Here’s my final fabric pull for my Hold Tight Petite quilt and I’m super happy with how it looks and relates back to my inspiration photos and brief for this quilt. I’m excited to see what Blair selects for her quilt and would love to see your inspiration for your color story and fabric pull, too! If you’re on Instagram, tag me @sharonhollanddesigns and Blair @blairs use the #holdtightquilt hashtag so we can follow your progress. If you’re sewing with Art Gallery Fabrics be sure to tag #artgalleryfabrics too! Don’t forget that you can join Blair’s Facebook group and meet others working on this quilt along with value and color insights from Blair’s expert knowledge of the subject.
Blair also has a wonderful online class, Make Modern Scrap Quilts Using Color Value which is an evergreen class—you buy its and it’s yours forever, there are no "sessions". Read more about this class on Wise Craft Handmade.
This first week has been all about color and value and making your fabric selections for the size quilt chosen. If you’d like to work ahead and begin cutting out your materials you can reference the Cutting Templates and Fabrics video from the first sew along as well as the additional tutorial information found on the corresponding blog post from the first sew along.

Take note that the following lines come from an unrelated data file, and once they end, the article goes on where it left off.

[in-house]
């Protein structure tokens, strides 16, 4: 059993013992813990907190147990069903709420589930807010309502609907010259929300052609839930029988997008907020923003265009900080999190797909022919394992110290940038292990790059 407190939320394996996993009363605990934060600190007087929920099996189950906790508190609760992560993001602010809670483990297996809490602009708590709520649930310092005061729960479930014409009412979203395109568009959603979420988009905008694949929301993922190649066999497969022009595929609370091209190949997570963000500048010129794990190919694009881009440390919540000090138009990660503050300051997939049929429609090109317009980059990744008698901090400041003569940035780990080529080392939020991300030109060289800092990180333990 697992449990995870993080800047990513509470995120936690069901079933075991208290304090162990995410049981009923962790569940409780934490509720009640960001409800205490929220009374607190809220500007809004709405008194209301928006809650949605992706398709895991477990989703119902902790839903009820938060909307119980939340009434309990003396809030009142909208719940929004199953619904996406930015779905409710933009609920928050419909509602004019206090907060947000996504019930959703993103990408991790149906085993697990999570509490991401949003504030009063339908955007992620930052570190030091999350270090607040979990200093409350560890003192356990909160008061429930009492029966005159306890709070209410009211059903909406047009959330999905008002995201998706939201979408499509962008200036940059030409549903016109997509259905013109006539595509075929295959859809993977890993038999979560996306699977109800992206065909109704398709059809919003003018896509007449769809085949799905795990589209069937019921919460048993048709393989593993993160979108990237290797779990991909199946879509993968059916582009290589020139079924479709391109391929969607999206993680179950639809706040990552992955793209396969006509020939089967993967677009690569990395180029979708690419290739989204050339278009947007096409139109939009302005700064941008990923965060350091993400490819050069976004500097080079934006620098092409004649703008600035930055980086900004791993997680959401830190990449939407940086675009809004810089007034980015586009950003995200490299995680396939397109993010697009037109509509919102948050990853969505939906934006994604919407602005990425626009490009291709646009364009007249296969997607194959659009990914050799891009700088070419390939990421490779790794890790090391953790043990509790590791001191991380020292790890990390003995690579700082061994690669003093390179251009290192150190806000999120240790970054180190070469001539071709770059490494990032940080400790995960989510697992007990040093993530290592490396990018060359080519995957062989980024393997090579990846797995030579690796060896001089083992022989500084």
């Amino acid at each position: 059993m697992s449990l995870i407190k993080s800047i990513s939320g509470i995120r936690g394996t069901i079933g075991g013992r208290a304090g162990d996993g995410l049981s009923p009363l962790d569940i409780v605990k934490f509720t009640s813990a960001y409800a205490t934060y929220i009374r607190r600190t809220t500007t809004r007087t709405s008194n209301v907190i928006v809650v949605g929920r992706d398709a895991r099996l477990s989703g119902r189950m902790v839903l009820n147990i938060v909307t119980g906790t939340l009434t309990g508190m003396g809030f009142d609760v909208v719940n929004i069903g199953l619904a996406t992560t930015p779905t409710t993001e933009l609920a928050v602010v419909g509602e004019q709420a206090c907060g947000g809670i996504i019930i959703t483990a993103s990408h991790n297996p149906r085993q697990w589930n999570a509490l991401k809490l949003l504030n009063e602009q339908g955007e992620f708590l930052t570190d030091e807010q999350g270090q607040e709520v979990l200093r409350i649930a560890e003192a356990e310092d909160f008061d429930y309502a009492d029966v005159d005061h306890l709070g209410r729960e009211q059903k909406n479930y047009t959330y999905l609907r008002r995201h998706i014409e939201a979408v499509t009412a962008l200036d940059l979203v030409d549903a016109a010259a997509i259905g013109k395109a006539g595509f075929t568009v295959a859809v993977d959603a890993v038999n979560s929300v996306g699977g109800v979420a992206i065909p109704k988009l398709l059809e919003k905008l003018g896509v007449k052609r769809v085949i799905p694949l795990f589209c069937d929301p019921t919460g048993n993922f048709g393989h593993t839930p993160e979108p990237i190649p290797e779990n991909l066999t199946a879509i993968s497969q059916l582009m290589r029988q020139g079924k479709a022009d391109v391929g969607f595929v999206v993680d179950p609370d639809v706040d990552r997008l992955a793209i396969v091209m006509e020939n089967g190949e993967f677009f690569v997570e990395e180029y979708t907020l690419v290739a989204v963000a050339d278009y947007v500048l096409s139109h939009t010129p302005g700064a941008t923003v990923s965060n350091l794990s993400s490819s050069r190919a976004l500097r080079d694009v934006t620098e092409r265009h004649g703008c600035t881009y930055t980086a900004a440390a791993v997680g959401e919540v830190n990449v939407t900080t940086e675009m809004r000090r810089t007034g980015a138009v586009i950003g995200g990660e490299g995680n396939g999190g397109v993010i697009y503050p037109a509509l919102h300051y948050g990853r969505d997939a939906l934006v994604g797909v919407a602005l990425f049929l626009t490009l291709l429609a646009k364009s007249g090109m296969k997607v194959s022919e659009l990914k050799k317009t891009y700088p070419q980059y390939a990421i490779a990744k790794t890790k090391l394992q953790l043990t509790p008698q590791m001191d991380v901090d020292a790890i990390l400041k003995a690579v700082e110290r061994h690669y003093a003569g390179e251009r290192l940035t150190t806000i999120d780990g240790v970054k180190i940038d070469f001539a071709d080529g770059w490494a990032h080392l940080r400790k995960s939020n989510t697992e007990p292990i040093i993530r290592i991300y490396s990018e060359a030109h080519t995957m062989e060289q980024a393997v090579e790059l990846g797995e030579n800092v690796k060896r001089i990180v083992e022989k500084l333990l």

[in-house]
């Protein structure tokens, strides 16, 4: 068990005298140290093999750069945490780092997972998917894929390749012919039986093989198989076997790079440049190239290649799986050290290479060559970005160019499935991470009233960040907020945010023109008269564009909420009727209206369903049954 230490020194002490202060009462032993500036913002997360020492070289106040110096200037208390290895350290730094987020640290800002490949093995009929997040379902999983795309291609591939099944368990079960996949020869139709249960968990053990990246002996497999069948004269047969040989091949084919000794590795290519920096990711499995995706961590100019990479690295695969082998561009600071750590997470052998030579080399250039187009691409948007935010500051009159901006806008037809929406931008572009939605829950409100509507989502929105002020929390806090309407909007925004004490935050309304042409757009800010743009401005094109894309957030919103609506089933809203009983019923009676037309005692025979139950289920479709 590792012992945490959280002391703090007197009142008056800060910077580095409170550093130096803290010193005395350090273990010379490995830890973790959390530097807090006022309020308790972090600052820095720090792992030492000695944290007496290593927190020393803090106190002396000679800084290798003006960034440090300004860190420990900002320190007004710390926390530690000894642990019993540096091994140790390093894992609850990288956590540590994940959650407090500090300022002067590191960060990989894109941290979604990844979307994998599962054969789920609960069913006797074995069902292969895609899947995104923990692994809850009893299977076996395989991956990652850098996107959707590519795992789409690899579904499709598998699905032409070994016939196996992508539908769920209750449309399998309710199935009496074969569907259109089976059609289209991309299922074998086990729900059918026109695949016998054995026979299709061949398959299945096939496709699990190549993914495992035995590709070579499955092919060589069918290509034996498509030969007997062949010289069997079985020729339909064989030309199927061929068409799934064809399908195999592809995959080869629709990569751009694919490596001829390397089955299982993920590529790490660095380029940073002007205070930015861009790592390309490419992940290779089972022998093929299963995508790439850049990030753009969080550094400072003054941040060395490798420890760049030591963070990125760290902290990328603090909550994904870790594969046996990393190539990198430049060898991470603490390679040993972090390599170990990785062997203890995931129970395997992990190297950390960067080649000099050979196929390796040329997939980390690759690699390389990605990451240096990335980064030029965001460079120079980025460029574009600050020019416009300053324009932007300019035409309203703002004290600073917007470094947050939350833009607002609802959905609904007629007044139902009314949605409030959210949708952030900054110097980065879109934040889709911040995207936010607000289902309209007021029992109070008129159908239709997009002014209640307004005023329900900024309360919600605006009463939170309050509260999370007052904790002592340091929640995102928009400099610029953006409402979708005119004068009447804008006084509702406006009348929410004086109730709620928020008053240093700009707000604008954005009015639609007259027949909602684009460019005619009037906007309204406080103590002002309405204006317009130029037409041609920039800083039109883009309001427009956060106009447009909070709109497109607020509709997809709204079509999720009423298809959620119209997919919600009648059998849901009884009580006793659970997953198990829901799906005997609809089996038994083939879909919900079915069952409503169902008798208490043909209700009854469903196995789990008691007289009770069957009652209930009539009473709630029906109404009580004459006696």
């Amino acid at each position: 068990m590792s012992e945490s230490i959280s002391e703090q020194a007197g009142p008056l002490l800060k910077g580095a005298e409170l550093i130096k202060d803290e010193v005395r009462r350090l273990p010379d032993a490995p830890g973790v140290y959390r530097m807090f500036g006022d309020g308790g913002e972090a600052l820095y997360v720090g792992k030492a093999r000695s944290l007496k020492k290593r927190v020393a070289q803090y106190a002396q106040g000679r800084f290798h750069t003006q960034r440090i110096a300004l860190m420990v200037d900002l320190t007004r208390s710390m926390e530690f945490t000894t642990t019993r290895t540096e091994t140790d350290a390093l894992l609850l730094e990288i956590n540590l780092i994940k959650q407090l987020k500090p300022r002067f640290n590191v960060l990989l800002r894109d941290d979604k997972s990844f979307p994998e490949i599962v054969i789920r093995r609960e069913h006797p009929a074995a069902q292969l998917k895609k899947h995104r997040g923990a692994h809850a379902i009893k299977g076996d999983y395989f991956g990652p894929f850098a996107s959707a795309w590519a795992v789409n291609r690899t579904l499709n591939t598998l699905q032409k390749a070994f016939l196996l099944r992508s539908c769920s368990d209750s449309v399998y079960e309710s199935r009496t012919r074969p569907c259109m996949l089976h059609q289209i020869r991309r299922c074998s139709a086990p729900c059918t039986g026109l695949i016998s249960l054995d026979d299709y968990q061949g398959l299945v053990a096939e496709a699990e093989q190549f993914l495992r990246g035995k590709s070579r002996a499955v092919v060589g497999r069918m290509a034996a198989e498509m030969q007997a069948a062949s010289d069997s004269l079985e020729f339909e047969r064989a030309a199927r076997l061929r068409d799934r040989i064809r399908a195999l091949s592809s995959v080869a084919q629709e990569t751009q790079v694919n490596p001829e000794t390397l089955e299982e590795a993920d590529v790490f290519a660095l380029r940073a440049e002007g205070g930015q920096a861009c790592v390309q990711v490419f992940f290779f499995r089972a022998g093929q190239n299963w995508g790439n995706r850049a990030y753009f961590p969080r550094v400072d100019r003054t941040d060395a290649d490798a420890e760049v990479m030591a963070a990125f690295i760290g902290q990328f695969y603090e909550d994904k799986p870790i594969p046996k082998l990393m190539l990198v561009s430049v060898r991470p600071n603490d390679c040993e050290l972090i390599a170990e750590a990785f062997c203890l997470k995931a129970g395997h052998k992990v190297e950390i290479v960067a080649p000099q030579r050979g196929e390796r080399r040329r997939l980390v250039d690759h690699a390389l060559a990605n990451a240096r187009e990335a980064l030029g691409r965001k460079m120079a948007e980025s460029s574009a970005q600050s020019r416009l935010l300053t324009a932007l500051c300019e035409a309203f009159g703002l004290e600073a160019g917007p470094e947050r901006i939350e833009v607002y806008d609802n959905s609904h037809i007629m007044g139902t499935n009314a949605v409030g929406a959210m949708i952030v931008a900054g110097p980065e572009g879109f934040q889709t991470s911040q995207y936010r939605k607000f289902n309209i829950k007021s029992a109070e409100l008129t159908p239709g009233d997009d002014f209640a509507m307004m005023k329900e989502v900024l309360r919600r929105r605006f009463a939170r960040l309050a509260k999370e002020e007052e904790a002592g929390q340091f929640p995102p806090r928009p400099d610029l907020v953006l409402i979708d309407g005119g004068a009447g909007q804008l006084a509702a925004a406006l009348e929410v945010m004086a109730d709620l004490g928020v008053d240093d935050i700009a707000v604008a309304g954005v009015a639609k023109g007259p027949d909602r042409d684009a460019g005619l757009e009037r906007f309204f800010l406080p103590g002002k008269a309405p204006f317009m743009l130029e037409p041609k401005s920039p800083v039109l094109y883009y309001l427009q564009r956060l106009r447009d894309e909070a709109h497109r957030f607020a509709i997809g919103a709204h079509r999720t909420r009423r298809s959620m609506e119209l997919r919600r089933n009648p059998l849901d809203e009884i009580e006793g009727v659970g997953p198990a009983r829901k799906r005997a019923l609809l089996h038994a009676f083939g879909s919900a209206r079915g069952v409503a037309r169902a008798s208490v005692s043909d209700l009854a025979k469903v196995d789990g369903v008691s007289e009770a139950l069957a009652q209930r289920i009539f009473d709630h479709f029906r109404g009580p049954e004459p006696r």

Otherwise on week two I’ll blog about Cutting & Sewing Curves and Blair will being cutting and piecing live on Facebook. We’ll also have a fabulous giveaway from myself and Art Gallery Fabrics of a Hold Tight Petite Quilt Kit consisting of the pattern and the exact Pure Solid colors I used in my Hold Tight Petite quilt along with your choice of any AGF print for the backing! More details on that giveaway next week. Note to anyone winning a Hold Tight quilt pattern on this SAL that’s already purchased the pattern—we can substitute with your choice of a different PDF pattern from my SHOP.
Looking to week 3… I’ll be covering how to finish your quilt in a Quilt-As-You-Go method (QAYG) and talking about the hand quilting I did on my sample. If you’re interested in QAYG —don’t sew all your blocks together if working ahead! We’ll need the blocks as (horizontal) rows for securing to the batting and backing. More about that on the final week.
Week #1 Giveaway
Right now, over on Instagram, Blair and I are holding the first giveaway. Visit my IG feed @sharonhollanddesigns and enter to win a Hold Tight quilt pattern and Ruby Minder™ ruler for yourself and a tagged friend! Follow the giveaway rules on the post. Look for the post giveaway image on my feed just like the one above and enter by commenting. Two pairs of friends will be randomly drawn from the comments on around 4 pm Eastern Friday, August 9, 2019 and notified on Instagram.
Both giveaways for this tour will be held on my Instagram account @sharonhollanddesigns. Be sure you’re following myself and Blair @blairs and Art Gallery Fabrics @artgalleryfabrics so you don’t miss a thing!